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Article

Bioeconomic Modelling to Assess the Impacts of Using Native Shrubs on the Marginal Portions of the Sheep and Beef Hill Country Farms in New Zealand

1
Department of Livestock Production, County Government of Wajir, P.O. Box 545, Wajir 70200, Kenya
2
School of Agriculture and Environment, Massey University, Private Bag 11 222, Palmerston North 4442, New Zealand
*
Author to whom correspondence should be addressed.
Academic Editor: Sanzidur Rahman
Received: 29 August 2021 / Revised: 30 September 2021 / Accepted: 13 October 2021 / Published: 18 October 2021
(This article belongs to the Special Issue Livestock Farm and Agribusiness Management)
New Zealand hill country sheep and beef farms contain land of various slope classes. The steepest slopes have the lowest pasture productivity and livestock carrying capacity and are the most vulnerable to soil mass movements. A potential management option for these areas of a farm is the planting of native shrubs which are browsable and provide erosion control, biodiversity, and a source of carbon credits. A bioeconomic whole farm model was developed by adding a native shrub sub-model to an existing hill country sheep and beef enterprise model to assess the impacts on feed supply, flock dynamics, and farm economics of converting 10% (56.4 hectares) of the entire farm, focusing on the steep slope areas, to native shrubs over a 50-year period. Two native shrub planting rates of 10% and 20% per year of the allocated area were compared to the status quo of no (0%) native shrub plantings. Mean annual feed supply dropped by 6.6% and 7.1% causing a reduction in flock size by 10.9% and 11.6% for the 10% and 20% planting rates, respectively, relative to 0% native shrub over the 50 years. Native shrub expenses exceeded carbon income for both planting rates and, together with reduced income from sheep flock, resulted in lower mean annual discounted total sheep enterprise cash operating surplus for the 10% (New Zealand Dollar (NZD) 20,522) and 20% (NZD 19,532) planting scenarios compared to 0% native shrubs (NZD 22,270). All planting scenarios had positive Net Present Value (NPV) and was highest for the 0% native shrubs compared to planting rates. Break-even carbon price was higher than the modelled carbon price (NZD 32/ New Zealand Emission Unit (NZU)) for both planting rates. Combined, this data indicates planting native shrubs on 10% of the farm at the modelled planting rates and carbon price would result in a reduction in farm sheep enterprise income. It can be concluded from the study that a higher carbon price above the break-even can make native shrubs attractive in the farming system. View Full-Text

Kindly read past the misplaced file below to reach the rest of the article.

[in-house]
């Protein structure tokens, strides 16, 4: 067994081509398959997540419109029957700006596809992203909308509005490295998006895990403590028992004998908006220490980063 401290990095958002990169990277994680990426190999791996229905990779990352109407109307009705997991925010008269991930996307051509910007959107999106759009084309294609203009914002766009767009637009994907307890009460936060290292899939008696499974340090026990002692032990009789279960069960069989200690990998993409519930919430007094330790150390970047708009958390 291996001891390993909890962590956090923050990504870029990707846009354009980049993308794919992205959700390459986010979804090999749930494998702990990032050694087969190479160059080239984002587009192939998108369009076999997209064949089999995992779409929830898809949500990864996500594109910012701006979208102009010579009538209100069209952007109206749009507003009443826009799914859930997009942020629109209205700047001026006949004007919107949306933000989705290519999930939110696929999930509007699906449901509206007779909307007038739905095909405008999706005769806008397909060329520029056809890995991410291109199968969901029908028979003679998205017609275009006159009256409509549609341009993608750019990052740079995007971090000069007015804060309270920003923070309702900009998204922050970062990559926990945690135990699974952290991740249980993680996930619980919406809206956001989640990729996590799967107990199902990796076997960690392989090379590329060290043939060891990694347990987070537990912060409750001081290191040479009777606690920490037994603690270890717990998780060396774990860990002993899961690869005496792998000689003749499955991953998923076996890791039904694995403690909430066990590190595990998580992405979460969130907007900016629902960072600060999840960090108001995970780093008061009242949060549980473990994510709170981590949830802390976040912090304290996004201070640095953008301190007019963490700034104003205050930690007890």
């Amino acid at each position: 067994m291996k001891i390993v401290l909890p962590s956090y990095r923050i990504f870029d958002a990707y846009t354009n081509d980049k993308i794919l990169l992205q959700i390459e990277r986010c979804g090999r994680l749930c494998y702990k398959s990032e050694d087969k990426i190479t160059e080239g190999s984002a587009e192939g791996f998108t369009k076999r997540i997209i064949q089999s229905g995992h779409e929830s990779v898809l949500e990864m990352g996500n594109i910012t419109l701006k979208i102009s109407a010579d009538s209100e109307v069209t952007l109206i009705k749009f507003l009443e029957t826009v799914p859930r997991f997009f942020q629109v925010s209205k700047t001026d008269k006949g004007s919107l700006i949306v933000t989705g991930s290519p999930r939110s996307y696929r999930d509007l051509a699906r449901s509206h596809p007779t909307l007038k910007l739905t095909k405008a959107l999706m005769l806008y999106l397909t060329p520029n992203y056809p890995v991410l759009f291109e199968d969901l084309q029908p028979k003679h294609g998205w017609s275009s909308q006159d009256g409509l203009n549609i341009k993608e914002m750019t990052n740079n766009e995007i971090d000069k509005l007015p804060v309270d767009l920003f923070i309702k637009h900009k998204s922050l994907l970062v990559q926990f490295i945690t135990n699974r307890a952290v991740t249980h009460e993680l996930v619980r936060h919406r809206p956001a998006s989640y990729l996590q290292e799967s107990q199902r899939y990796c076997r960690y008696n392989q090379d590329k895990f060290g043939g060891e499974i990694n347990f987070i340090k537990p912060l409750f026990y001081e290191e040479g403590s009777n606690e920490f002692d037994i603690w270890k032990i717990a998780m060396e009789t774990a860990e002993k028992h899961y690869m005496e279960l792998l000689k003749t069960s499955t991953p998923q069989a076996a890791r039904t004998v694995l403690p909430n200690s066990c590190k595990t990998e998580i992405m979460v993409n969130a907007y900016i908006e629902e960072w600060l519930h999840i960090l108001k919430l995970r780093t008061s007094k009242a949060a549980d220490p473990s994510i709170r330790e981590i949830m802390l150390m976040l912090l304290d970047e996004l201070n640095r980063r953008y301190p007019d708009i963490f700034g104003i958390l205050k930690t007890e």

Keywords: bioeconomic modelling; native shrubs; cash operating surplus; hill country; sheep bioeconomic modelling; native shrubs; cash operating surplus; hill country; sheep
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MDPI and ACS Style

Wangui, J.C.; Kenyon, P.R.; Tozer, P.R.; Millner, J.P.; Pain, S.J. Bioeconomic Modelling to Assess the Impacts of Using Native Shrubs on the Marginal Portions of the Sheep and Beef Hill Country Farms in New Zealand. Agriculture 2021, 11, 1019. https://0-doi-org.brum.beds.ac.uk/10.3390/agriculture11101019

AMA Style

Wangui JC, Kenyon PR, Tozer PR, Millner JP, Pain SJ. Bioeconomic Modelling to Assess the Impacts of Using Native Shrubs on the Marginal Portions of the Sheep and Beef Hill Country Farms in New Zealand. Agriculture. 2021; 11(10):1019. https://0-doi-org.brum.beds.ac.uk/10.3390/agriculture11101019

Chicago/Turabian Style

Wangui, James C., Paul R. Kenyon, Peter R. Tozer, James P. Millner, and Sarah J. Pain 2021. "Bioeconomic Modelling to Assess the Impacts of Using Native Shrubs on the Marginal Portions of the Sheep and Beef Hill Country Farms in New Zealand" Agriculture 11, no. 10: 1019. https://0-doi-org.brum.beds.ac.uk/10.3390/agriculture11101019

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